Rural property owners to pay 75 percent of the costs to improve roads
The Washington County Board of Supervisors decided how to pay for $8 million in general obligation bonds for the Secondary Roads Comprehensive Improvement Plan during the board’s weekly meeting Monday morning. Fifty percent of the cost will come from a debt service levy and 50 percent from the rural services levy. The debt service levy would be 50 cents per $1,000 valuation and the rural services levy will be 92 cents per $1,000 valuation.
Under this plan, homeowners in the county’s cities would pay 13 percent of the total cost while rural residential, rural agricultural, rural commercial and rural industrial would pay for approximately 76.4 percent. All the rural entities will also pay the debt service levy. All tax increment financial districts will pay the appropriate levies as well.
Supervisor Jim Miksch, who is a rural resident and who said he doesn’t want to pay for any more taxes than he has to said, “The case that rural residents pick up about three-fourths of the cost is not unreasonable.”
Miksch also said that city residents and city businesses need these roads, too.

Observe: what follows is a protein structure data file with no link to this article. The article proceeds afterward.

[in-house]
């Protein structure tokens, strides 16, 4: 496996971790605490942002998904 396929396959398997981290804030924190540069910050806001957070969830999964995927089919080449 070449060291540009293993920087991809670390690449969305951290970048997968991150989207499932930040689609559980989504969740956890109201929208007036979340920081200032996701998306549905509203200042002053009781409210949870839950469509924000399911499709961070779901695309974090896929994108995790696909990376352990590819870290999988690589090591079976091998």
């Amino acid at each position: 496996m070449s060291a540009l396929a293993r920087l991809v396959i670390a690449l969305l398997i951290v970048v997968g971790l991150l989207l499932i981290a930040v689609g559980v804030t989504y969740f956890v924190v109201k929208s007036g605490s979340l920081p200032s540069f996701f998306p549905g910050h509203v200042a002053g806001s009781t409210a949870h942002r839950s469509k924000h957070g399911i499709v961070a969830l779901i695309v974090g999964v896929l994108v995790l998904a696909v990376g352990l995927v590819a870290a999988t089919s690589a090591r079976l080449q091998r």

Supervisor Jim Rosien said having city residents pay 13 percent of the cost is not “very palpable.”
“They just don’t understand it completely,” Rosien said. “My phone has been ringing about that. Three thousand five hundred who live in my district are in Washington, Iowa. They just don’t buy it.”
Supervisor Adam Mangold who also represents residents of the city of Washington said he has only received one negative comment. He said that people who live in town use the county’s secondary roads system. Not all of them realize that. The two examples he used were G36 and the Riverside Road.
Miksch and County Engineer David Patterson both said that rural residents are asking that the roads be improved and that they are willing to pay for the improvements.
Miksch said that he was not willing to spend the next two years of his term in office not having an answer for people who contact him with concerns about the county’s roads. He thinks the supervisors have an obligation to make a decision to do something.
Supervisor Steve Davis asked County Engineer Dave Patterson what other counties are doing about their roads.
“Everybody has eyes on Washington County,” Patterson said. “There are very few engineers, No. 1, that would have the boldness to say, ‘This is the right thing that we need to do.’ Most of them would get shot down before they could finish getting it out of their mouth. On our part, it has been a two-year educational process.”
For more, see our Sept. 13 print edition.